In the last 3 and a half years there have been two major tax law changes having to retirement and 529 accounts. Of course, as with any tax changes by our dysfunctional government, they come in the 11th hour of a given year. Anyway, this law came in the form of what is called the Secure Act. So let’s see what exactly the Secure Act of 2020 changed.
The Secure Act is Basically about 529 and Retirement Accounts
The Secure Act was passed as part of the 2020 spending bill. It focuses heavily on changes to retirement accounts and 529 savings accounts. Some of these changes are positive, but some are also negative. Understanding these changes will allow you to avoid the pitfalls but perhaps also benefit.
Not So Positive Aspects of the Secure Act
So, let’s start with the big negatives. As of 2020 employers can now offer Annuities as part of your 401k. It is possible some people at retirement in a specific situation might benefit from an annuity. However, for most of us it not an appropriate option.
Essentially as long as the annuity company is in good stead with regulators they can be used. Cue opening of doors for annuities to be marketed in your retirement accounts to those who do not need them. Avoid these at all costs. If you did get the annuity they do allow it to be transitioned across plans and providers.
Stretch IRA Rule Changes
Also, on the negative side, but probably not applicable to most of us is the removal of the stretch IRA benefits we were given in 1997. What is the stretch IRA? Essentially if you inherited an IRA before this new law the tax protection lasted essentially for your lifetime. Thus, you could pass assets tax-free to your non-spouse and they could spread those funds for a lifetime. They then just needed to take RMD based on their life expectancy.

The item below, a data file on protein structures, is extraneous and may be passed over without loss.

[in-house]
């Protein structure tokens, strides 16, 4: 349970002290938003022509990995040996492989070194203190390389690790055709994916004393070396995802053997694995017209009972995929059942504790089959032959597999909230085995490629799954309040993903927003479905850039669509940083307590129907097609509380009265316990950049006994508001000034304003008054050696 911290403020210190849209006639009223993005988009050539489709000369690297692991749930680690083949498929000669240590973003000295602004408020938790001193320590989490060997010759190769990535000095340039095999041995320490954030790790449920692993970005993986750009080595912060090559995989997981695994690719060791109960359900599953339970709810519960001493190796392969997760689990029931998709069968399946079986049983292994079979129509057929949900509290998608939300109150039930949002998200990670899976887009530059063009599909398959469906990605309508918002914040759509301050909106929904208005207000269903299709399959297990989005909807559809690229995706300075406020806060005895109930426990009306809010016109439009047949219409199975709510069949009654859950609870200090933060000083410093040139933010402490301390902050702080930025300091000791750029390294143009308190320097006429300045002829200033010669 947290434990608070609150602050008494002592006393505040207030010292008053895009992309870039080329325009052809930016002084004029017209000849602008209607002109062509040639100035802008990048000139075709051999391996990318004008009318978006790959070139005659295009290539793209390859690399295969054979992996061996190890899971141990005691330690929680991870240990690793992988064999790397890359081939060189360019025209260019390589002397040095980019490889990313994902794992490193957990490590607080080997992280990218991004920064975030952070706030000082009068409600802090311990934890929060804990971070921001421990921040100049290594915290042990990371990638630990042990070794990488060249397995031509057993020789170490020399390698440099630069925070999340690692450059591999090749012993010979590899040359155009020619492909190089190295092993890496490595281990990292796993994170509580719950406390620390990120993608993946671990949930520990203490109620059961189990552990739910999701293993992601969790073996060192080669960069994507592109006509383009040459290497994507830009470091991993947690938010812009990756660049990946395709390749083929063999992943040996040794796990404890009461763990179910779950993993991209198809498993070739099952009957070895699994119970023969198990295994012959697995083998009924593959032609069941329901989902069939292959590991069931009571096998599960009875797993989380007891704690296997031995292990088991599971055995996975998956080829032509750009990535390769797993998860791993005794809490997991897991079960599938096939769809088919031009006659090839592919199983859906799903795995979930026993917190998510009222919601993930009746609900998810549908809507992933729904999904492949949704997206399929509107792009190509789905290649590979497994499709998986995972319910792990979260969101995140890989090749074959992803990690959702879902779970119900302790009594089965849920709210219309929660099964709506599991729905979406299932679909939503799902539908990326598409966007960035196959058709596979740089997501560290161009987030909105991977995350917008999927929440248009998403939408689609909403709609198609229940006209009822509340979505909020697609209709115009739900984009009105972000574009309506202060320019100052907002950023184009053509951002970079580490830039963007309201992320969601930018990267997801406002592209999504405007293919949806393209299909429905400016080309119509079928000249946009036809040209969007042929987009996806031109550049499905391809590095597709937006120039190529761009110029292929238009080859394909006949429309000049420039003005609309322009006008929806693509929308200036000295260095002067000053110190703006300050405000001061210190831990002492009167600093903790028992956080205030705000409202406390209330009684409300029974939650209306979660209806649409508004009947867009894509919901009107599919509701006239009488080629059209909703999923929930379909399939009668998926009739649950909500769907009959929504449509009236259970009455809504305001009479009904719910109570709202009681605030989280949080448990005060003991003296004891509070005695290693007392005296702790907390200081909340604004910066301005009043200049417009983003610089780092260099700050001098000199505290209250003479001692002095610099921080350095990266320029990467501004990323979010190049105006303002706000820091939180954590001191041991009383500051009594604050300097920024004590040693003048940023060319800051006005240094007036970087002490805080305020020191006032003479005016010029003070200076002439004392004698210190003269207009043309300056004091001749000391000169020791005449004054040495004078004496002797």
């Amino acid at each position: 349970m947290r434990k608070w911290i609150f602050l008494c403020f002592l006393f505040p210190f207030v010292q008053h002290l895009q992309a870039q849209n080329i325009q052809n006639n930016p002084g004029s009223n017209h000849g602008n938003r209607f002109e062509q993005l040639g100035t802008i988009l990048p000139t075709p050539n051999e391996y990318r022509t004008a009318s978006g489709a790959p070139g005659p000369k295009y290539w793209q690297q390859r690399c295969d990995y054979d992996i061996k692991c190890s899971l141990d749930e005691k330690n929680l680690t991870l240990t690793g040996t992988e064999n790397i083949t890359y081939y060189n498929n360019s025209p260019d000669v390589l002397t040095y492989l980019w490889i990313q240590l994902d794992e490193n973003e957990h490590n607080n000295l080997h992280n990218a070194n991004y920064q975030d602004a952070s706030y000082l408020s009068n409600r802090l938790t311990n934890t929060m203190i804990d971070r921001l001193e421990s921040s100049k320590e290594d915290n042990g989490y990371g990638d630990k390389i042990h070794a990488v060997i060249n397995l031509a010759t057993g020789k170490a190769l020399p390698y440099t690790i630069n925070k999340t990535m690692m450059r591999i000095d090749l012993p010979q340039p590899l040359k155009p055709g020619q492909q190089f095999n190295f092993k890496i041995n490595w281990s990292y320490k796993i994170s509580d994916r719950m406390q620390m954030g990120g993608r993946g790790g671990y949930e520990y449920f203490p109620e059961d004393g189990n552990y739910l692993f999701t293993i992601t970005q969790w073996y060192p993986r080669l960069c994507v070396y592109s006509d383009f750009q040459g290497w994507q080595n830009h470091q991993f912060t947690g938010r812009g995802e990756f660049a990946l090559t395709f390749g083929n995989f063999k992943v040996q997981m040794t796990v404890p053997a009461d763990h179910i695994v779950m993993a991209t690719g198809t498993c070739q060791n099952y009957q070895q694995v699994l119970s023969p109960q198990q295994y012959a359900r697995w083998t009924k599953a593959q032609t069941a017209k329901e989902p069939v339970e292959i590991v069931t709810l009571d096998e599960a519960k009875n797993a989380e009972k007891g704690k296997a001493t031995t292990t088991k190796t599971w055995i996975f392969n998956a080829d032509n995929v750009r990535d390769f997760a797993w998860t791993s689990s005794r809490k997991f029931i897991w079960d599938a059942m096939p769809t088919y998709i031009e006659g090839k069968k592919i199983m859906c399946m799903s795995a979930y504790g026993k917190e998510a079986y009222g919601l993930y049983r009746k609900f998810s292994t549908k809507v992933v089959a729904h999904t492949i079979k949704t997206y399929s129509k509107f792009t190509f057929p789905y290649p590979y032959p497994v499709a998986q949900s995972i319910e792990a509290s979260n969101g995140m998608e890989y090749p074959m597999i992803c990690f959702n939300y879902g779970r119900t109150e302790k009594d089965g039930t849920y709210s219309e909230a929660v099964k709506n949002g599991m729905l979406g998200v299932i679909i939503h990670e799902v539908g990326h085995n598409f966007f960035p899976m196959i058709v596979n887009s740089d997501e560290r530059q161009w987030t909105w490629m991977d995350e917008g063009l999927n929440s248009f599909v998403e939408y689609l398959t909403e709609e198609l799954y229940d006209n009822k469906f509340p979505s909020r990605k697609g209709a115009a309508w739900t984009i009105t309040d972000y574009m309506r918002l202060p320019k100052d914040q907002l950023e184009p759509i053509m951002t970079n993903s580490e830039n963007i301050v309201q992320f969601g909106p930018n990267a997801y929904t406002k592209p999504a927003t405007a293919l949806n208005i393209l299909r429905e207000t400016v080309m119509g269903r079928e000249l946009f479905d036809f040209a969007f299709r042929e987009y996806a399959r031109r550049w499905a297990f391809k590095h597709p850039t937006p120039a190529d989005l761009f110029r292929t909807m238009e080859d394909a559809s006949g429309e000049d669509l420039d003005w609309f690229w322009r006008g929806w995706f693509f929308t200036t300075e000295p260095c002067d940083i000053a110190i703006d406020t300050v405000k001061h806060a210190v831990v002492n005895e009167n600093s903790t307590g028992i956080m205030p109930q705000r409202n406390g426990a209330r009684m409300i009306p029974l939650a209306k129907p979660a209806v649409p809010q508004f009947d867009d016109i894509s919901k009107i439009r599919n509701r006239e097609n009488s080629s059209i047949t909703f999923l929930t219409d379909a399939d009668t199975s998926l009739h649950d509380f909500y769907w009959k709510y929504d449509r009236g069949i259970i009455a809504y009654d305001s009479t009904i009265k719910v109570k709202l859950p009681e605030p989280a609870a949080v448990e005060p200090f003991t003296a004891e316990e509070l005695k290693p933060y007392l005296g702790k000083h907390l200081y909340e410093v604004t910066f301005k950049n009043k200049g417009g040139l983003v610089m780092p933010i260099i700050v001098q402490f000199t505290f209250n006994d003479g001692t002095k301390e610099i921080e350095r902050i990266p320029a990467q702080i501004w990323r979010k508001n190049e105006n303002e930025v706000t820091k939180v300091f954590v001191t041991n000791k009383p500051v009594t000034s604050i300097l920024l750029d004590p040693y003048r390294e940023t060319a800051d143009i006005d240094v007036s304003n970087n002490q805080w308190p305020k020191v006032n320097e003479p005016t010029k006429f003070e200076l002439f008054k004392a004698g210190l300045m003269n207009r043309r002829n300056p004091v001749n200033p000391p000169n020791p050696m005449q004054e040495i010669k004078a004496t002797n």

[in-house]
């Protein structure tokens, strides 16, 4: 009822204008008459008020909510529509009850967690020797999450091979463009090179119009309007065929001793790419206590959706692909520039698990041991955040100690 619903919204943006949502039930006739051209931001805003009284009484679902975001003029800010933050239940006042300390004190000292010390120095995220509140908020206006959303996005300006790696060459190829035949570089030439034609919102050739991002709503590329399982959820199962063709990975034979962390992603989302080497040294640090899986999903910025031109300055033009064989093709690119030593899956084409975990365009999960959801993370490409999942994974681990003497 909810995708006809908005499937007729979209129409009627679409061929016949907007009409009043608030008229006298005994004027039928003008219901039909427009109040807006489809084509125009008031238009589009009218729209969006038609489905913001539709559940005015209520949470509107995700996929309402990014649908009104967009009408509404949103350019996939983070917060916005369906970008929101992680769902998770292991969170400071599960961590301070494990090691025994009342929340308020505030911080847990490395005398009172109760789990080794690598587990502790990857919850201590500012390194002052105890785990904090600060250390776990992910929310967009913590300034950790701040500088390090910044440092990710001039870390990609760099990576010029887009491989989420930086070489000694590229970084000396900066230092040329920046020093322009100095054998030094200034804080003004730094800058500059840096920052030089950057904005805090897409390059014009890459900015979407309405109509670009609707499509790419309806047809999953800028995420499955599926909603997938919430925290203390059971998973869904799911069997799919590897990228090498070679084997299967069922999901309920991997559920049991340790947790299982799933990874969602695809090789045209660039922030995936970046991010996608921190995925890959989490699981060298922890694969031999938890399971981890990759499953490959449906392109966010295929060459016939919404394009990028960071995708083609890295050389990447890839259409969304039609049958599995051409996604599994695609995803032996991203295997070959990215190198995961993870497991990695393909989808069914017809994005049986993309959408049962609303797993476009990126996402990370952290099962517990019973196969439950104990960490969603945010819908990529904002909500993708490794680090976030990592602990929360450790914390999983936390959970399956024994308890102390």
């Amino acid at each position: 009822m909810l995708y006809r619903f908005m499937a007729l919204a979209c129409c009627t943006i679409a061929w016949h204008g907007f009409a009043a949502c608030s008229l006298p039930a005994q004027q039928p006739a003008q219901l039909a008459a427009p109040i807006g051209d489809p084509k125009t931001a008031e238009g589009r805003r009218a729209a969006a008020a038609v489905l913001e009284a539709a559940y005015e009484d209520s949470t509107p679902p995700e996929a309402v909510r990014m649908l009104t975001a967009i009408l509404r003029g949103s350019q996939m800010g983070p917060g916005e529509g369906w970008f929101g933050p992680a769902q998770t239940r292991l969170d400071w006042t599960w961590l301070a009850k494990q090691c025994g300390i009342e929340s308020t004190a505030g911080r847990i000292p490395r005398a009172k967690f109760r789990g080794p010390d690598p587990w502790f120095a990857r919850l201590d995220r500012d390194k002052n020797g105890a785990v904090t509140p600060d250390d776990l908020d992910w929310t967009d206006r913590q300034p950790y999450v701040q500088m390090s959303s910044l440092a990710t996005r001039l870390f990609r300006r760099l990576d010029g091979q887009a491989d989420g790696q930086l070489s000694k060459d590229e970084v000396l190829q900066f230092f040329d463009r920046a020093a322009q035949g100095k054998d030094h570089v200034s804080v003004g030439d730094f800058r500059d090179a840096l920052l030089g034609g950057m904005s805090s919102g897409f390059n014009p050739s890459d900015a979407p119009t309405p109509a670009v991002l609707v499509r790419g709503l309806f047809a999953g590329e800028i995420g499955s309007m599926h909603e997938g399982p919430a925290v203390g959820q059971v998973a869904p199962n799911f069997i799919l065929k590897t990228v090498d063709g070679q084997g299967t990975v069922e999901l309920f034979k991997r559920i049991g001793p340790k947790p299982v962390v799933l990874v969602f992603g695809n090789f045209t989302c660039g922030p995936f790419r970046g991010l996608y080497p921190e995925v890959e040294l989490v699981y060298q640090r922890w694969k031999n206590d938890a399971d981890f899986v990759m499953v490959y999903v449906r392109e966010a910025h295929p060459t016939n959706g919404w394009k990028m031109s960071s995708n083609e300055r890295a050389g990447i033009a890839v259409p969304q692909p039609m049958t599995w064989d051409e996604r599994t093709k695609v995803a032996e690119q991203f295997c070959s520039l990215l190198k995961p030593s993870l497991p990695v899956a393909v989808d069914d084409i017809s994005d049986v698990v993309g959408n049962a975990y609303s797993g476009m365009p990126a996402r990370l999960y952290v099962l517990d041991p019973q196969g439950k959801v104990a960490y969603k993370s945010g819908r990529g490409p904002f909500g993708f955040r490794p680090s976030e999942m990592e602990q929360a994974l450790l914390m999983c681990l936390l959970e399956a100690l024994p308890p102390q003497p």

Now with the tax law changes only your spouse will have a lifetime to spread IRA usage. Everyone else will simply have ten years from the death of the original plan owner. They then must use RMD across those ten years. Obviously for those using this tax method to pass funds to their heirs now will need to rethink their strategy. It is important to note those who inherited these accounts before the law was passed are grandfathered into the old laws.
The Positive Side of the Secure Act
So that does it for the negatives. How about the positives? Well, first there is a provision to allow part-time workers to collect on a 401K. With the new laws if you work at least 500 hours for 3 consecutive years you are now eligible for a 401K. Previously you had to work 1000 hours in 1 year. There are few people are working part-time 500 hours a year that could afford to contribute to a 401k. But for the few who are this would be beneficial.
Age and RMD Cutoffs
More valuable to our readers are provisions around age cutoffs for your IRA contributions. Particularly RMD cutoffs have been changed from 70.5 to 72 years of age. That means you don’t have to take withdrawals from these accounts until 72. I might still recommend taking them before this point if you have ceased to work early. After all, spreading the funds out further will lower your tax bill.
But if you continue to work then delaying your withdrawals can be really advantageous. This will keep you out of the higher tax brackets by delaying the additional income of your withdrawals to your earnings. In fact